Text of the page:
In the Briardene community, where I come from, we were about to be evicted by a wealthy businessman who happens to be a provincial police officer. We are a community of 280 families. He would come to where we live, armed and with other police officers, and demolish our shacks. In 2012 he burnt our shacks with petrol. We lost everything. We then decided that we should go to the street and protest outside his house against this injustice. We were sick and tired of this abuse by this particular person. He came to us and pulled out his firearm and opened fire to the crowed. One of the community members was shot at and injured in the process. Fortunately he was not killed. The bullet hit him in the thigh and broke his bone. That was the start of the struggle. We were alone in this. We tried to speak to the government officials to assist, but they could not assist us. The local councillor was in favour of us being removed from this land. We have been living in this community for more than 20 years. I grew up in this area. Both my parents passed on in this community. This businessman then approached the High Court in Durban to get a court order to evict us. We were about to be evicted in a place where we have lived for more than 20 years. We did not have a legal representative to prevent the eviction from taking place. We then approached Abahlali baseMjondolo for assistance. We leant to organise and build our power from below. At first we had to represent ourselves as the community at the High Court. But later Abahlali assisted us with a very good legal team. We managed to successfully fight against this eviction with the help of Abahlali. Through organisation and struggle we as the community have managed to achieve a lot. Today we are still on the land. We also have sanitation in the form of toilets and water. We are also united, democratically organised and working with comrades across the city, the country and the world for a just social order.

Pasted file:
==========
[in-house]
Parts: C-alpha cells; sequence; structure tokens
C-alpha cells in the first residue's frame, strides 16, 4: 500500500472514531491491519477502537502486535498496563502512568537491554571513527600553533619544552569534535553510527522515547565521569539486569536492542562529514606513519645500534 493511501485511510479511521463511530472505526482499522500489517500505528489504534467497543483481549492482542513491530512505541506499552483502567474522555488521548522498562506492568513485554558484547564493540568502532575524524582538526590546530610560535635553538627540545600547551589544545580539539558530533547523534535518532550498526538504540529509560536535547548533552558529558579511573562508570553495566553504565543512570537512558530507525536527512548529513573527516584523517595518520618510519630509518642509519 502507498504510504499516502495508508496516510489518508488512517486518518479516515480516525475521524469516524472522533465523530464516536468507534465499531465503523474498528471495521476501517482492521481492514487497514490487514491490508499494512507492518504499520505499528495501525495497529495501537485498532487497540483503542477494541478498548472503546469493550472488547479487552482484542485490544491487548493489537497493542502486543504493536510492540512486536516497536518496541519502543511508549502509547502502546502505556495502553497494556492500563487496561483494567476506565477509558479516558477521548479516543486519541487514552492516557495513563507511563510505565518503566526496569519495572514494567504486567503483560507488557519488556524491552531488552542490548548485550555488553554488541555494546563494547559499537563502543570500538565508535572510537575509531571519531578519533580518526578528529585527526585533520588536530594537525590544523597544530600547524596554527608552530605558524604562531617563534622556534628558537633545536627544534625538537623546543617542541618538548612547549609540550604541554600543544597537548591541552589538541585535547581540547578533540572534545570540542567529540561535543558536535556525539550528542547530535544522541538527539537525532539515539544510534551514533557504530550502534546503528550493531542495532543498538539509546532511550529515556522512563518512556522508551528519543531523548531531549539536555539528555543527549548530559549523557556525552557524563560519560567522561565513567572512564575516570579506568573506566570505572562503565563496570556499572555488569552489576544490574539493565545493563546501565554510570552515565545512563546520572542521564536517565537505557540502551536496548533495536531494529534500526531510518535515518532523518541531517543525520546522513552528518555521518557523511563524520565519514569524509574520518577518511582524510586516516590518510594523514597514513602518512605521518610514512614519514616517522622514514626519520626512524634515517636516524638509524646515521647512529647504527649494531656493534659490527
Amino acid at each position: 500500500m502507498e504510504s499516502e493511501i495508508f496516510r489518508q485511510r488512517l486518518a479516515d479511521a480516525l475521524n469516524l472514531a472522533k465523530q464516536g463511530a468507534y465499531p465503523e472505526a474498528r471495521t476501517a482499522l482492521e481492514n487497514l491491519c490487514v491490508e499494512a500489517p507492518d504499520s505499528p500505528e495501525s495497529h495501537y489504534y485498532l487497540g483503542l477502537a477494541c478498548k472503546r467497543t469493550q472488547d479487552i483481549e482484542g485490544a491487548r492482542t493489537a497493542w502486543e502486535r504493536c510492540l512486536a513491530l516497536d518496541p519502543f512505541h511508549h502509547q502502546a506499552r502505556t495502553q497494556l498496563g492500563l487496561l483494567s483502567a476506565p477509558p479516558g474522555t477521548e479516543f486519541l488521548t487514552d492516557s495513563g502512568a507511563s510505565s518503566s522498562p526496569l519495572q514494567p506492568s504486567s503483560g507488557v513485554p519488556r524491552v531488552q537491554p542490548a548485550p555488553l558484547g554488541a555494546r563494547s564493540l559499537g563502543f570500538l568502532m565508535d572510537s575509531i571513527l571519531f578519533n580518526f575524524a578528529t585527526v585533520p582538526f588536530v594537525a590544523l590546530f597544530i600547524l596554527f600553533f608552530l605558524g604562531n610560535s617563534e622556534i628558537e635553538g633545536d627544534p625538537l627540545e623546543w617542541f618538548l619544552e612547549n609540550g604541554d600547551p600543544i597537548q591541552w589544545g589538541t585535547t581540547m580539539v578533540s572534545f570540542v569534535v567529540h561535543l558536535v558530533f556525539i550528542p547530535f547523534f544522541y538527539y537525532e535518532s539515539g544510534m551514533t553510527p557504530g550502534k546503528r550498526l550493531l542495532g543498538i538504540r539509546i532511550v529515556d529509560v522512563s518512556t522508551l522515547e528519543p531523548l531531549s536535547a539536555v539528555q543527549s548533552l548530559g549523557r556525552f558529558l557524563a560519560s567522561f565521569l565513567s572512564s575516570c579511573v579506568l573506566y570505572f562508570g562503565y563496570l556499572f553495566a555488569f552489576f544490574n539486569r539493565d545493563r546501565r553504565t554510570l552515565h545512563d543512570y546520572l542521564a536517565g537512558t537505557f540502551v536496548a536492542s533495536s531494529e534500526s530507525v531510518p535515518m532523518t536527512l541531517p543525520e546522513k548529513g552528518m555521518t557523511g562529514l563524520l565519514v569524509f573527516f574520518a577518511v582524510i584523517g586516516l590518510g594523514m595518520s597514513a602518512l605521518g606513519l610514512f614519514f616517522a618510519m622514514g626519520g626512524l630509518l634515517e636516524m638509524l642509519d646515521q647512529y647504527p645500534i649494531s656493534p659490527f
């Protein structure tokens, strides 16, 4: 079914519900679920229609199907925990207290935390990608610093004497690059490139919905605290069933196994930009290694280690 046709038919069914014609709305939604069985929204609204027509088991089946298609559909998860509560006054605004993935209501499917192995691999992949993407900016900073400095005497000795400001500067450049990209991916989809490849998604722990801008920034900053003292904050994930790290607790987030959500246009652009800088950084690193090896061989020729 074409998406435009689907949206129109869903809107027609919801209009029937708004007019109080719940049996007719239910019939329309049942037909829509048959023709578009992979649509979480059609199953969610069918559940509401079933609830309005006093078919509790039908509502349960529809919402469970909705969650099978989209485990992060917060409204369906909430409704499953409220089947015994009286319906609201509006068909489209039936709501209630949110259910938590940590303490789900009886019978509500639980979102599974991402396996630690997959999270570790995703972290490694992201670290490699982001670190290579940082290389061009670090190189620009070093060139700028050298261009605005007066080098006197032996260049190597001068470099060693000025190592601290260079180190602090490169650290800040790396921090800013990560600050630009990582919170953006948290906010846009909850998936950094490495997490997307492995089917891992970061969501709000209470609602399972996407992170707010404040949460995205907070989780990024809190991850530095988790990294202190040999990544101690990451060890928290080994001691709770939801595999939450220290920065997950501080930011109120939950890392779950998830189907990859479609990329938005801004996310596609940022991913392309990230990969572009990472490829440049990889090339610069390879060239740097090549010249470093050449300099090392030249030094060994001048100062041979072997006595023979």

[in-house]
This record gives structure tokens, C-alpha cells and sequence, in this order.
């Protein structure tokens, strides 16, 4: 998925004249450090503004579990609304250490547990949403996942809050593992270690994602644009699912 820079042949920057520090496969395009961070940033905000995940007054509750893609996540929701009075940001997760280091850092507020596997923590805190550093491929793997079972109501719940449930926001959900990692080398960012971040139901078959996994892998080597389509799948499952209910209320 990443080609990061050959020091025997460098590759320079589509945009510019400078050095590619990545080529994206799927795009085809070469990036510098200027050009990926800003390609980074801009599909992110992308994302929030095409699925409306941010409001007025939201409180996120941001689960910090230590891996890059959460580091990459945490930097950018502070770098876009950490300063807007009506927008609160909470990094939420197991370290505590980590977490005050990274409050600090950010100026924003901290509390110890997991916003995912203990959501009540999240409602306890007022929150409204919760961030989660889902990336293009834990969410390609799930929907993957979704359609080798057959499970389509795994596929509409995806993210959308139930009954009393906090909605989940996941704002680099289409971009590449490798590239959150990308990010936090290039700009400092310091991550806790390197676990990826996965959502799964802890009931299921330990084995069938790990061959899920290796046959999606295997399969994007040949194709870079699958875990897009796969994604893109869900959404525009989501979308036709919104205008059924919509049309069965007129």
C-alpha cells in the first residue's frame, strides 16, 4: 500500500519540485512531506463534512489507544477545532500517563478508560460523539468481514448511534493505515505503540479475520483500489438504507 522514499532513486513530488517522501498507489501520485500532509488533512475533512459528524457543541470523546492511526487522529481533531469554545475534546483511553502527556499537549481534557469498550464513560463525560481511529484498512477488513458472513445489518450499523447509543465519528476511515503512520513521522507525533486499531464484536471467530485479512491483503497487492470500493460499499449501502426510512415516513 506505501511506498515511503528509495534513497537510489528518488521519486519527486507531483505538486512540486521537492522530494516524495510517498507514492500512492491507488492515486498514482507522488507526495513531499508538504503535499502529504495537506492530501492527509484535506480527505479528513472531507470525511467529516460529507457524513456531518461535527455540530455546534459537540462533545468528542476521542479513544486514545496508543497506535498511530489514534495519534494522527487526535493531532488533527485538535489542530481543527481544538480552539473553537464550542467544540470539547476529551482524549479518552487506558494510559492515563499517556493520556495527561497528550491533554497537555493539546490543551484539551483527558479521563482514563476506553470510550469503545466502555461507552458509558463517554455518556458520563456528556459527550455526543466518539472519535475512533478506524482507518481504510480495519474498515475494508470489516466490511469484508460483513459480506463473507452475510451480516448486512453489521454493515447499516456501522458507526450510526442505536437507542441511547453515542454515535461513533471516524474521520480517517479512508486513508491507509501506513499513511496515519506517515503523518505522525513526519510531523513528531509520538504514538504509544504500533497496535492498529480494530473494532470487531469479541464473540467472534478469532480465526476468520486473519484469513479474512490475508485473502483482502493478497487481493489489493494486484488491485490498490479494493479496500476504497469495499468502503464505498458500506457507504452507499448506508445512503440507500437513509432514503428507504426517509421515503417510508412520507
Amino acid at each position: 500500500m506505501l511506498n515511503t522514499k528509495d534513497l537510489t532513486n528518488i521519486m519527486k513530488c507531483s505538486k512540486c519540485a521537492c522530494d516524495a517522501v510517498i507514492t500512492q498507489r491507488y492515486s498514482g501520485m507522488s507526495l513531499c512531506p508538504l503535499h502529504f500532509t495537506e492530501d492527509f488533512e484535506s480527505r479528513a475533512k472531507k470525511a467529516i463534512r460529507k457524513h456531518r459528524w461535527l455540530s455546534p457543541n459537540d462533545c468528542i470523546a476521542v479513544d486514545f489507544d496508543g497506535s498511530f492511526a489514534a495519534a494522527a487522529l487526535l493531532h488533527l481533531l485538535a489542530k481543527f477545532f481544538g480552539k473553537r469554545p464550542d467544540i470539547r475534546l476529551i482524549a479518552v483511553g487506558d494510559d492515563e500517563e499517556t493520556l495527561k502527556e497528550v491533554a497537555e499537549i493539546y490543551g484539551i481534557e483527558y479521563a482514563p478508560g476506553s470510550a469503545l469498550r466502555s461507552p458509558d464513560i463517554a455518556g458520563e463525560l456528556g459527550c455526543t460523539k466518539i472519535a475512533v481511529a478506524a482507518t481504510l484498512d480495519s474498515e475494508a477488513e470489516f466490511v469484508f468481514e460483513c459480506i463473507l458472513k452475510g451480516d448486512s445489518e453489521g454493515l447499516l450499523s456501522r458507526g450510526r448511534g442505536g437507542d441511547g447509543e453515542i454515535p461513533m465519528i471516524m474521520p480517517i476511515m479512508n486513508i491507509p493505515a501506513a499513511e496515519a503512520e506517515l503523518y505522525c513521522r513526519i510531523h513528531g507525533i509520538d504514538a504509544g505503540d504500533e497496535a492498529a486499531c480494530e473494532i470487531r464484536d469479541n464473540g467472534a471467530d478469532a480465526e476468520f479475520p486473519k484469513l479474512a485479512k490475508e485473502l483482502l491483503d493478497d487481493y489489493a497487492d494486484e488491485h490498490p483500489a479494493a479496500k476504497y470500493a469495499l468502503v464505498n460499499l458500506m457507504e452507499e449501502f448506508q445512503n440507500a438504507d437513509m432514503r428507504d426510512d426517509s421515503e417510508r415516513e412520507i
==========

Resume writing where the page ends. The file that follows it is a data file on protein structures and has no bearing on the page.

In Cato Crest Abahlali has a powerful branch on the Marikana Land Occupation. The people decided to build on this land after they were left out in a government housing project because they were not members of the ruling party. Here our members were evicted more than 24 times. The municipality disobeyed a court order which prevented them from demolishing people’s homes. Because the politicians and government officials regard themselves as bigger than the law they continued to demolish people’s houses. In a protest march which took place in September 2014 in the main road in Cato Crest a 17 year old girl was brutally murdered by the police. Also in the same year Nkululeko Gwala, who was the chairperson of Abahlali in the branch of Cato Crest, was murdered by unknown hit men. The people who murdered him have not been apprehended till today. Gwala was publicly threatened by the chairperson of the ANC in Durban just before his assassination and we believe that the politicians were behind his murder. This was a very difficult time in our movement. Some of our leaders had to go underground. This was not the first time. Some of our leaders and members also had to go underground in 2009. We had to hide from those who wanted to kill us.